The are multiple theories on where the tennis scoring system came from. I’ve summarized those here.
Why is zero referred to as love? In sports, if you don’t score, it’s said you scored a “big ole goose egg.” Some believe a similar French term is the reason why having zero points in tennis is referred to as “love.” The French word, “l’ouef,” translates to egg so it makes sense that “l’ouef” slowly morphed into “love” over the years. The fact that tennis (likely) originated in 12th-century France makes this explanation seem plausible.
A less popular theory is based on the Dutch word, “lof,” which translates to honor. The thought is the player with zero (love) points is simply playing for honor because he/she certainly isn’t playing to win.
As for the actual scoring system, a theory that seems plausible is based on a 19th-century game called sphairistike. It was popular amongst the British officers stationed in India. The scoring system was based on the different gun calibers used by the British naval ships. When firing a salute, the ships first fired a 15-pound gun on the main deck, then a 30 pound gun on the middle deck, and finally a 40 pound gun on the lower deck. That might be where this weird scoring system came from.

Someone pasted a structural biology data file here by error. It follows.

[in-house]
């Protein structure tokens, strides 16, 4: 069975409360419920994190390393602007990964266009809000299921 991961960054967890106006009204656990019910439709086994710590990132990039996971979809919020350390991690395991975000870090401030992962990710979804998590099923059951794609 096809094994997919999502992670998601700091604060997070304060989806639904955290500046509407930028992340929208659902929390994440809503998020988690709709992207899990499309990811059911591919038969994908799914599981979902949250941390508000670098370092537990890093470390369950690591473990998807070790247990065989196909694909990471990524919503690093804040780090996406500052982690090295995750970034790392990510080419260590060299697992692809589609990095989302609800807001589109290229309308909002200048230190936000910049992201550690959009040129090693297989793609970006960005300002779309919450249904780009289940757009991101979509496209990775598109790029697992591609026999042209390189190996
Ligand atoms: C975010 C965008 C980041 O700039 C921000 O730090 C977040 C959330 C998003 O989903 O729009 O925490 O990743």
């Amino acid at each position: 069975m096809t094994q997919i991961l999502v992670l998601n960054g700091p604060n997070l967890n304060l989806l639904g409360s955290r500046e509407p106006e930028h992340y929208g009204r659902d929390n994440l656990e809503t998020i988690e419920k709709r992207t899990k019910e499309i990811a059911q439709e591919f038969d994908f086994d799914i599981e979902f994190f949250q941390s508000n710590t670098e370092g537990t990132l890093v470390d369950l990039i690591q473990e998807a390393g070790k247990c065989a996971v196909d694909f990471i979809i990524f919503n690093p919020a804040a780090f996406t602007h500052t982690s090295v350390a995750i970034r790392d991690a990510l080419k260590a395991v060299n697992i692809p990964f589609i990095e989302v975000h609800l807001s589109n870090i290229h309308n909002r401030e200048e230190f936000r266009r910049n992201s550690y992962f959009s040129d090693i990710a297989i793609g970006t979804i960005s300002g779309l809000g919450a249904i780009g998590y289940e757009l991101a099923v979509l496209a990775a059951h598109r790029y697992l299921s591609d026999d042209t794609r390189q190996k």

A second scoring system theory that seems more likely to me is based on a French game called, “jeu de pame” (palm game). Before tennis was invented, the French played “jeu de pame.” Many experts believe the tennis scoring system was derived from this game. This theory is based on the court size. The court was 90 feet total, 45 feet per side. After scoring, the server would move forward 15 feet. Another score meant moving up another 15 feet. That’s 30 feet (get it?). Since a third score would put the player right up against the net, the final move was 10 feet (40). It’s not clear why “jeu de pame” used the “15-30-40” scoring system in the first place.
- There’s a pineapple on top of the Wimbledon trophy.
- The first women to play in the Wimbledon tournament wore full-length dresses.
- The US Open was known as the Patriotic Tournament in 1917 during World War I.